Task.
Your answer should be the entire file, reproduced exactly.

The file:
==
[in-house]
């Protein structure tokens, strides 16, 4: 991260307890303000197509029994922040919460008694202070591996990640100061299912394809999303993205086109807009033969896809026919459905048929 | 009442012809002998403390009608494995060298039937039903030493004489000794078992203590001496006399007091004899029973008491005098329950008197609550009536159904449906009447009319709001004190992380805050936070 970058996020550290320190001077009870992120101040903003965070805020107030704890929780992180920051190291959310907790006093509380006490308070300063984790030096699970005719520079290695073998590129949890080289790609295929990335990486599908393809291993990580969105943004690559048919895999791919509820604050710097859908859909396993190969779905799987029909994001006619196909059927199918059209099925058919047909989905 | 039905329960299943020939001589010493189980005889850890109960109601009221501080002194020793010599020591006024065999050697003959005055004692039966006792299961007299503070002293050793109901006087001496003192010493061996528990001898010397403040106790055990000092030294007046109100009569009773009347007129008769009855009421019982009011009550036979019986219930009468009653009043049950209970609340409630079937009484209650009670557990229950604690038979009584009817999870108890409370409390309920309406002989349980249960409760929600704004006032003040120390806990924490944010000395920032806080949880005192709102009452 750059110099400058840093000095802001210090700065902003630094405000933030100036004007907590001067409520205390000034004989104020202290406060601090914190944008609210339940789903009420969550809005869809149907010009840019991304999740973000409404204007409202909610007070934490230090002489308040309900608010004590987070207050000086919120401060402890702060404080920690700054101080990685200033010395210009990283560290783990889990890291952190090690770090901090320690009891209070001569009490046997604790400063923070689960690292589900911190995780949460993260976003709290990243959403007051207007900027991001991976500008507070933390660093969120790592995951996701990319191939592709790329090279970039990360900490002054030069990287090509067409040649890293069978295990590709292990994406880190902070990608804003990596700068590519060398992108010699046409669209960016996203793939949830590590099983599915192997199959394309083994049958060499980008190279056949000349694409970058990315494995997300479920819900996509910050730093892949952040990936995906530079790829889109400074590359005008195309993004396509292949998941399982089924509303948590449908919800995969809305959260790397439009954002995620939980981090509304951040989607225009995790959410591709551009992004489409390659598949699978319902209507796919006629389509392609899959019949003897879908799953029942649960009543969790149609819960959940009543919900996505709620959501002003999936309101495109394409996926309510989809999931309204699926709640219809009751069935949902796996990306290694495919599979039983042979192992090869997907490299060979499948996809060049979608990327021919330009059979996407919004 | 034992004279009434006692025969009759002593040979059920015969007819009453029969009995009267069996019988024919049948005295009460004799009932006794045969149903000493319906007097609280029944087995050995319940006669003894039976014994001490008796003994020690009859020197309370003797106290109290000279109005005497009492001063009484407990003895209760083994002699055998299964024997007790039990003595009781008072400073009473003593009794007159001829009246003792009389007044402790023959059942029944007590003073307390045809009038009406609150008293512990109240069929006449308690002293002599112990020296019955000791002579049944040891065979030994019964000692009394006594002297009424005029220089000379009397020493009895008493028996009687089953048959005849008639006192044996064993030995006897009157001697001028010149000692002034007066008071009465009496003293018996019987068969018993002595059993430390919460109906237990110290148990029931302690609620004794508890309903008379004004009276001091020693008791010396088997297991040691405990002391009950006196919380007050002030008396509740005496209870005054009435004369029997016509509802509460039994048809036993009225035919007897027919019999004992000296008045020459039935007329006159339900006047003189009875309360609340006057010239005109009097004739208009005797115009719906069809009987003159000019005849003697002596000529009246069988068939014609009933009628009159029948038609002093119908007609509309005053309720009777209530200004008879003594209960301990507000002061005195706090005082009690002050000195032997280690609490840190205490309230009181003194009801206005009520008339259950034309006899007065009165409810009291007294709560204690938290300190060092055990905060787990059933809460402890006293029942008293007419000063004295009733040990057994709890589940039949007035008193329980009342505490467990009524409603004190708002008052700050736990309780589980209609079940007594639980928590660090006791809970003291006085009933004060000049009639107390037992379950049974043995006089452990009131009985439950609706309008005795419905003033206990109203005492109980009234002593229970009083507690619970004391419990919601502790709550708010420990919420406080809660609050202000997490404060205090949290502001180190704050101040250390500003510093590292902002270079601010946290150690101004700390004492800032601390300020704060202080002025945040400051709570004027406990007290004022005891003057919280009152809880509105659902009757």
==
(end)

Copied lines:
[in-house]
């Protein structure tokens, strides 16, 4: 991260307890303000197509029994922040919460008694202070591996990640100061299912394809999303993205086109807009033969896809026919459905048929 | 009442012809002998403390009608494995060298039937039903030493004489000794078992203590001496006399007091004899029973008491005098329950008197609550009536159904449906009447009319709001004190992380805050936070 970058996020550290320190001077009870992120101040903003965070805020107030704890929780992180920051190291959310907790006093509380006490308070300063984790030096699970005719520079290695073998590129949890080289790609295929990335990486599908393809291993990580969105943004690559048919895999791919509820604050710097859908859909396993190969779905799987029909994001006619196909059927199918059209099925058919047909989905 | 039905329960299943020939001589010493189980005889850890109960109601009221501080002194020793010599020591006024065999050697003959005055004692039966006792299961007299503070002293050793109901006087001496003192010493061996528990001898010397403040106790055990000092030294007046109100009569009773009347007129008769009855009421019982009011009550036979019986219930009468009653009043049950209970609340409630079937009484209650009670557990229950604690038979009584009817999870108890409370409390309920309406002989349980249960409760929600704004006032003040120390806990924490944010000395920032806080949880005192709102009452 750059110099400058840093000095802001210090700065902003630094405000933030100036004007907590001067409520205390000034004989104020202290406060601090914190944008609210339940789903009420969550809005869809149907010009840019991304999740973000409404204007409202909610007070934490230090002489308040309900608010004590987070207050000086919120401060402890702060404080920690700054101080990685200033010395210009990283560290783990889990890291952190090690770090901090320690009891209070001569009490046997604790400063923070689960690292589900911190995780949460993260976003709290990243959403007051207007900027991001991976500008507070933390660093969120790592995951996701990319191939592709790329090279970039990360900490002054030069990287090509067409040649890293069978295990590709292990994406880190902070990608804003990596700068590519060398992108010699046409669209960016996203793939949830590590099983599915192997199959394309083994049958060499980008190279056949000349694409970058990315494995997300479920819900996509910050730093892949952040990936995906530079790829889109400074590359005008195309993004396509292949998941399982089924509303948590449908919800995969809305959260790397439009954002995620939980981090509304951040989607225009995790959410591709551009992004489409390659598949699978319902209507796919006629389509392609899959019949003897879908799953029942649960009543969790149609819960959940009543919900996505709620959501002003999936309101495109394409996926309510989809999931309204699926709640219809009751069935949902796996990306290694495919599979039983042979192992090869997907490299060979499948996809060049979608990327021919330009059979996407919004 | 034992004279009434006692025969009759002593040979059920015969007819009453029969009995009267069996019988024919049948005295009460004799009932006794045969149903000493319906007097609280029944087995050995319940006669003894039976014994001490008796003994020690009859020197309370003797106290109290000279109005005497009492001063009484407990003895209760083994002699055998299964024997007790039990003595009781008072400073009473003593009794007159001829009246003792009389007044402790023959059942029944007590003073307390045809009038009406609150008293512990109240069929006449308690002293002599112990020296019955000791002579049944040891065979030994019964000692009394006594002297009424005029220089000379009397020493009895008493028996009687089953048959005849008639006192044996064993030995006897009157001697001028010149000692002034007066008071009465009496003293018996019987068969018993002595059993430390919460109906237990110290148990029931302690609620004794508890309903008379004004009276001091020693008791010396088997297991040691405990002391009950006196919380007050002030008396509740005496209870005054009435004369029997016509509802509460039994048809036993009225035919007897027919019999004992000296008045020459039935007329006159339900006047003189009875309360609340006057010239005109009097004739208009005797115009719906069809009987003159000019005849003697002596000529009246069988068939014609009933009628009159029948038609002093119908007609509309005053309720009777209530200004008879003594209960301990507000002061005195706090005082009690002050000195032997280690609490840190205490309230009181003194009801206005009520008339259950034309006899007065009165409810009291007294709560204690938290300190060092055990905060787990059933809460402890006293029942008293007419000063004295009733040990057994709890589940039949007035008193329980009342505490467990009524409603004190708002008052700050736990309780589980209609079940007594639980928590660090006791809970003291006085009933004060000049009639107390037992379950049974043995006089452990009131009985439950609706309008005795419905003033206990109203005492109980009234002593229970009083507690619970004391419990919601502790709550708010420990919420406080809660609050202000997490404060205090949290502001180190704050101040250390500003510093590292902002270079601010946290150690101004700390004492800032601390300020704060202080002025945040400051709570004027406990007290004022005891003057919280009152809880509105659902009757």